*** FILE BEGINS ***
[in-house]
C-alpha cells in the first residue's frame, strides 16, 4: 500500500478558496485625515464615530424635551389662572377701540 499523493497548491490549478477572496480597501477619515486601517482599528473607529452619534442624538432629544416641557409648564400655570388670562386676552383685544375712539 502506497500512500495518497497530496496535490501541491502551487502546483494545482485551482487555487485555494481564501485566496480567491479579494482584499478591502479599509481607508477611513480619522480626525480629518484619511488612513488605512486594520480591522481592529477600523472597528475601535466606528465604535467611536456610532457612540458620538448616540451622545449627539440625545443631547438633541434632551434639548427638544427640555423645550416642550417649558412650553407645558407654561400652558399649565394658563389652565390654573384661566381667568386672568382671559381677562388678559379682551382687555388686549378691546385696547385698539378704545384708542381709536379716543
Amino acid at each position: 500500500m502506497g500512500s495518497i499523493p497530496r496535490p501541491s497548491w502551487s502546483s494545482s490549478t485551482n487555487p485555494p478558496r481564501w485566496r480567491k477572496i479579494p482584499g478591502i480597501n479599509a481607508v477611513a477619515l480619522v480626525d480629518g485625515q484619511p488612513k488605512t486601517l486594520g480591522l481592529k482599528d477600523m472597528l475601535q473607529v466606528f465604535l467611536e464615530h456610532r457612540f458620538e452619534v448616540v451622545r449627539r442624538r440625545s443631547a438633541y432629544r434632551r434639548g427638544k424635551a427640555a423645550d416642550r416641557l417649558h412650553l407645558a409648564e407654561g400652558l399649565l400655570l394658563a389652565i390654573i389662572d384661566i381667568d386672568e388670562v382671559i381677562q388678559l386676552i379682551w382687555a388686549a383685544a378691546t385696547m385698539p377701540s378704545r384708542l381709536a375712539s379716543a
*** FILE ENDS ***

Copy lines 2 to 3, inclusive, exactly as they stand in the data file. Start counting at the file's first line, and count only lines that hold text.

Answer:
C-alpha cells in the first residue's frame, strides 16, 4: 500500500478558496485625515464615530424635551389662572377701540 499523493497548491490549478477572496480597501477619515486601517482599528473607529452619534442624538432629544416641557409648564400655570388670562386676552383685544375712539 502506497500512500495518497497530496496535490501541491502551487502546483494545482485551482487555487485555494481564501485566496480567491479579494482584499478591502479599509481607508477611513480619522480626525480629518484619511488612513488605512486594520480591522481592529477600523472597528475601535466606528465604535467611536456610532457612540458620538448616540451622545449627539440625545443631547438633541434632551434639548427638544427640555423645550416642550417649558412650553407645558407654561400652558399649565394658563389652565390654573384661566381667568386672568382671559381677562388678559379682551382687555388686549378691546385696547385698539378704545384708542381709536379716543
Amino acid at each position: 500500500m502506497g500512500s495518497i499523493p497530496r496535490p501541491s497548491w502551487s502546483s494545482s490549478t485551482n487555487p485555494p478558496r481564501w485566496r480567491k477572496i479579494p482584499g478591502i480597501n479599509a481607508v477611513a477619515l480619522v480626525d480629518g485625515q484619511p488612513k488605512t486601517l486594520g480591522l481592529k482599528d477600523m472597528l475601535q473607529v466606528f465604535l467611536e464615530h456610532r457612540f458620538e452619534v448616540v451622545r449627539r442624538r440625545s443631547a438633541y432629544r434632551r434639548g427638544k424635551a427640555a423645550d416642550r416641557l417649558h412650553l407645558a409648564e407654561g400652558l399649565l400655570l394658563a389652565i390654573i389662572d384661566i381667568d386672568e388670562v382671559i381677562q388678559l386676552i379682551w382687555a388686549a383685544a378691546t385696547m385698539p377701540s378704545r384708542l381709536a375712539s379716543a